The Speaker’s principal responsibility for access to this estate by members of the public relates to security, in which I have a particular role. Subject to that, it is open to an hon. Member to see who they wish, and we all value the exercise of the right of free speech here on the estate and elsewhere. We do not control the views of those who visit here. All hon. Members will inevitably hold meetings with individuals whose views they do not share.
That said, I want to place firmly on the record the abhorrence that I know is shared by all colleagues of all racism and bigotry. Such views have no place here. On the eve of International Freedom of Religion or Belief Day, I know that all colleagues want to do everything possible to foster tolerance and respect.
WHAT THE CMF HAS DONE
Our approach is to ensure that we have all the facts and that we have communicated with the relevant people before we go public. Hence the delay of five months between the incident and our publishing this website page.
In the intervening period, we have corresponded with the Party Chairman and with Mr Blackman.
(1) The Party Chairman
Conservative Party Chairman Brandon Lewis MP has replied to our correspondence in writing and has met with CMF Chairman Mohammed Amin and CMF Deputy Chairman Ash Zaman.
While the correspondence was private, we are confident that Mr Lewis will have no objection to our reproducing below part of his reply to us:
“As a party, we are incredibly proud of the huge contribution that British Muslims, and people of Muslim origin, make to all walks of life in the United Kingdom. I know how much they help enrich our successful multi-race and multi-faith democracy. We are proud that Nus Ghani, a Conservative, became the first Muslim woman to speak from the dispatch box earlier this month.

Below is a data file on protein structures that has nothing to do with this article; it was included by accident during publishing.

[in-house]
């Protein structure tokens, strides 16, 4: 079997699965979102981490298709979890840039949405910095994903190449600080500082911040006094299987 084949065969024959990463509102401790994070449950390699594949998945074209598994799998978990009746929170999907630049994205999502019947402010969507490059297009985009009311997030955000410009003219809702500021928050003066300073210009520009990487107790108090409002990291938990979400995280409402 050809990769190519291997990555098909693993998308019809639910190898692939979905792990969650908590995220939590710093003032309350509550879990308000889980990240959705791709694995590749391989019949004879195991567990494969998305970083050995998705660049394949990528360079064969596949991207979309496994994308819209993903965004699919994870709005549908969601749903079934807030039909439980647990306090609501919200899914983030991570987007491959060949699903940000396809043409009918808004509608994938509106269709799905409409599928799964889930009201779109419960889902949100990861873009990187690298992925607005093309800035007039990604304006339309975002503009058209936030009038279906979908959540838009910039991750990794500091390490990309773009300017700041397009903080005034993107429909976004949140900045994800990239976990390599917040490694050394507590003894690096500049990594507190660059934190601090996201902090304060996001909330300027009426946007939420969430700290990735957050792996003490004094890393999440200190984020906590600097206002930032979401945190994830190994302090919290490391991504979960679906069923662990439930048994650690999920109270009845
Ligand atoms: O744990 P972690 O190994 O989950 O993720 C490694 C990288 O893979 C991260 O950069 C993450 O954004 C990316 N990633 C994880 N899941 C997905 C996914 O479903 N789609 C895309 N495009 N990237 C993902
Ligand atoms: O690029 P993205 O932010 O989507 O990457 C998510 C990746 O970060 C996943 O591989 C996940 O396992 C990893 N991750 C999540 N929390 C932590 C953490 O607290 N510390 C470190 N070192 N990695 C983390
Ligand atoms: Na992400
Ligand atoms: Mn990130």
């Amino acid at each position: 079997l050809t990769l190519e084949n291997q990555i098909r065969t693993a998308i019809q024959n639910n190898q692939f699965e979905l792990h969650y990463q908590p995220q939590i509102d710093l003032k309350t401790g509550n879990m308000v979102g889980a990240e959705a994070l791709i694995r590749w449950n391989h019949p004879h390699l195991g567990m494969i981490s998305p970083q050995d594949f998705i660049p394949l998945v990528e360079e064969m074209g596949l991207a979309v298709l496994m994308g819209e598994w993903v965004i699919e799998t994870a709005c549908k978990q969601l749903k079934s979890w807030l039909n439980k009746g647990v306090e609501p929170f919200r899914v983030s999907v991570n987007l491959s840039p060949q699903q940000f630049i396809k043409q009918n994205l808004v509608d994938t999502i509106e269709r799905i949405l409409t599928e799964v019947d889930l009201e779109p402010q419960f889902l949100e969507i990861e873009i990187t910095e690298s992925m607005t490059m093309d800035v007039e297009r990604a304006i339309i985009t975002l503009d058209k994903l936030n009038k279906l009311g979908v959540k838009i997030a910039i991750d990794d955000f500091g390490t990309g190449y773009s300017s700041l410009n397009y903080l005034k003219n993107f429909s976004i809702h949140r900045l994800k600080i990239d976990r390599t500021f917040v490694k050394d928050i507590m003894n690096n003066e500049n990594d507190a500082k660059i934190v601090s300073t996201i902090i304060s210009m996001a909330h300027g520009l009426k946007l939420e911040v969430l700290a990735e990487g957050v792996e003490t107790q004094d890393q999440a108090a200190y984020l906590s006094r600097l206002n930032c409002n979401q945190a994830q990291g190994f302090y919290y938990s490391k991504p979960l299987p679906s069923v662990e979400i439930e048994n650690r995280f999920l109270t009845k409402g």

The Conservative Party profoundly disagrees with Mr Ghosh’s views on Islam. We are clear that hate speech has no place anywhere in society. Indeed, whilst freedom of speech is a vital part of British society, there is a responsibility not to spread hatred or fear. If anyone is found to be using freedom of speech as an excuse to break the law, then they should face the full force of the law.
The Conservative Government has been committed to challenging those who preach hatred and to confronting the spread of divisive and poisonous ideology, and we have a strong record in doing so. Whilst Home Secretary, the Prime Minister excluded more extremist hate preachers coming to the UK than any previous Home Secretary. Since May 2010 the Government has excluded 110 individuals from the UK on the grounds of unacceptable extremist behaviour.
We utterly condemn anti-Muslim prejudice in any form. The Government has taken a number of steps to tackle it, including through the anti-Muslim Hatred Working Group, the cross-Government Hate Crime Strategic Group, and the Independent Advisory Group on Hate Crime – all of which include a number of representatives from Muslim organisations that actively tackle anti-Muslim hatred.
In his statement in the House of Commons on 26 October 2017, Bob Blackman MP explained the details surrounding Tapan Ghosh’s visit to Parliament. In addition, he stated clearly that neither he, nor the National Council of Hindu Temples, accept or endorse Tapan Ghosh’s views in any shape or form.”
(2) Bob Blackman MP
Despite several reminders, Mr Blackman has not responded in any way to our correspondence. Nor has he met with us.
We do not wish to speculate about Mr Blackman’s motives for ignoring us.
However, we consider this to be disappointing behaviour by a Member of Parliament, and not an appropriate way to behave with fellow Conservatives.
Had we been able to meet with Mr Blackman, we would have asked him a number of supplemental questions regarding his response in Parliament to Naz Shah which is quoted above.
We also encourage Mr Blackman to be more careful in future when acting as a Parliamentary host, to ensure that speakers with unacceptable views do not attend events for which he is ultimately responsible.